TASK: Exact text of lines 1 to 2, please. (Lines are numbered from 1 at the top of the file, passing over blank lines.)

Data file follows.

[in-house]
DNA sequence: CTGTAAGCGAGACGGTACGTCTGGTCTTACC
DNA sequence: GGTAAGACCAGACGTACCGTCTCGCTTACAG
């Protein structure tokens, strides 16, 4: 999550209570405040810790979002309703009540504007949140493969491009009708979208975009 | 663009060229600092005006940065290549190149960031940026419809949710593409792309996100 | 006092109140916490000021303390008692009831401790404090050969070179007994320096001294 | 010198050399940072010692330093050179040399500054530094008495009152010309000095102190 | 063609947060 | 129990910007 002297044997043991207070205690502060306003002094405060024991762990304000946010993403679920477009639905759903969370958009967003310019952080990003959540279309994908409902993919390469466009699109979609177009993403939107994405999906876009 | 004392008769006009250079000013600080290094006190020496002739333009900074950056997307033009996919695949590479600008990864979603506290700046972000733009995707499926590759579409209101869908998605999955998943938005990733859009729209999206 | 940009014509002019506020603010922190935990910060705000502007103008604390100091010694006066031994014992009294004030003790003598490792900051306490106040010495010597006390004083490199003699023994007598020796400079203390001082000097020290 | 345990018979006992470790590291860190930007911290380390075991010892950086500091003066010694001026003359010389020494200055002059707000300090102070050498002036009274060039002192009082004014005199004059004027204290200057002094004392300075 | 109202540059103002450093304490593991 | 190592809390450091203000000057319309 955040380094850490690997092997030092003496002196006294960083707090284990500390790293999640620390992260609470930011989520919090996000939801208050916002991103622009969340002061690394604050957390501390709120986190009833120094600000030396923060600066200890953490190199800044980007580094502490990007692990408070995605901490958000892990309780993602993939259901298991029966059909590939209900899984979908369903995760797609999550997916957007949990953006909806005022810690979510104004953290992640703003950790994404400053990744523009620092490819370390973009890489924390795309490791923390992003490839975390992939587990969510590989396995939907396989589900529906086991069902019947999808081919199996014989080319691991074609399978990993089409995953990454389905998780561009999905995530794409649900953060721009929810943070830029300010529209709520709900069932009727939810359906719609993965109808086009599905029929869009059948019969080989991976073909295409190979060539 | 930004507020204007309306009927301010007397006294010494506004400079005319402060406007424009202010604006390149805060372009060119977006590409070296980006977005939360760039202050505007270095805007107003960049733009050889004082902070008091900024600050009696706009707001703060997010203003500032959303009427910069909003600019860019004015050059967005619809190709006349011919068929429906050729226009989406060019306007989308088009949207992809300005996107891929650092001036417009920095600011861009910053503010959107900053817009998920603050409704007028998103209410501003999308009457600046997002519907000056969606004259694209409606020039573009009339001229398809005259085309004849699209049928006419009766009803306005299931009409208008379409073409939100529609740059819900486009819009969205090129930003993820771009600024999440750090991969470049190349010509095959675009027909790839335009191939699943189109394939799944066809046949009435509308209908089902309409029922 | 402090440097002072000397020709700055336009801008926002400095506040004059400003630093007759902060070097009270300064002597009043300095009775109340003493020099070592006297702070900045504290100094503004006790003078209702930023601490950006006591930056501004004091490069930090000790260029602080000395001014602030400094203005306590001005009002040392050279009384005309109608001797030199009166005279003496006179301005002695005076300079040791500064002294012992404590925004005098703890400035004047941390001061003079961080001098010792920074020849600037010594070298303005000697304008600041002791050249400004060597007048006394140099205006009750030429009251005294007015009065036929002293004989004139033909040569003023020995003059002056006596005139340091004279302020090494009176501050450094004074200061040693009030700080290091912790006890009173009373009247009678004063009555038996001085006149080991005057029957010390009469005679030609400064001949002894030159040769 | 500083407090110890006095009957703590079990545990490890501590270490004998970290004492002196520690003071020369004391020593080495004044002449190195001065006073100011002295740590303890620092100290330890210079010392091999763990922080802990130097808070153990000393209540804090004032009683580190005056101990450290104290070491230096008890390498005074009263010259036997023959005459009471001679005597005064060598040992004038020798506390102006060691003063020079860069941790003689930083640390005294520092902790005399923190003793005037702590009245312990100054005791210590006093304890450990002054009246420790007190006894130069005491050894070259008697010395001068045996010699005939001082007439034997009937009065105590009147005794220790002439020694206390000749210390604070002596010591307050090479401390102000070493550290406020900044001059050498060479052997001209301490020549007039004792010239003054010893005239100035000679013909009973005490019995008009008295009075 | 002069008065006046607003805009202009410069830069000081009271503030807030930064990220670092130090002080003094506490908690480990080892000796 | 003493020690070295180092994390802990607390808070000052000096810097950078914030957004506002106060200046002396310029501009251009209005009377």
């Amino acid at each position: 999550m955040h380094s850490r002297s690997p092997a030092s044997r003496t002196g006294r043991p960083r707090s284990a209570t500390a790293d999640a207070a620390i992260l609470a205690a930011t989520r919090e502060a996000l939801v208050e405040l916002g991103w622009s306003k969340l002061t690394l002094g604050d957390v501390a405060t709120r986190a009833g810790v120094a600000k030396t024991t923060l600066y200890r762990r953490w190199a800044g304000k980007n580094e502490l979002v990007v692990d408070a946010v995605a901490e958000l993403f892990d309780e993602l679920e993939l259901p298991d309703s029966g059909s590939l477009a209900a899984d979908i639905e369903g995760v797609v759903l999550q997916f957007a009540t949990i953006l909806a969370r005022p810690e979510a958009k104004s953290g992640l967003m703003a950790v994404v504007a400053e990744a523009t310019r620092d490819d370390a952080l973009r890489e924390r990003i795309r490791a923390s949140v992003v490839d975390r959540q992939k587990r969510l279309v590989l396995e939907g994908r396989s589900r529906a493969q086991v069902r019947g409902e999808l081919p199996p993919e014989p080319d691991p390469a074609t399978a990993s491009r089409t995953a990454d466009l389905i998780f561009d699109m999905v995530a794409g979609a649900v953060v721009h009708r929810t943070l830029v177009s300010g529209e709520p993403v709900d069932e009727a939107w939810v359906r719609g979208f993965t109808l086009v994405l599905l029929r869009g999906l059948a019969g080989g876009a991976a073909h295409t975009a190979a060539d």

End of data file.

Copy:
[in-house]
DNA sequence: CTGTAAGCGAGACGGTACGTCTGGTCTTACC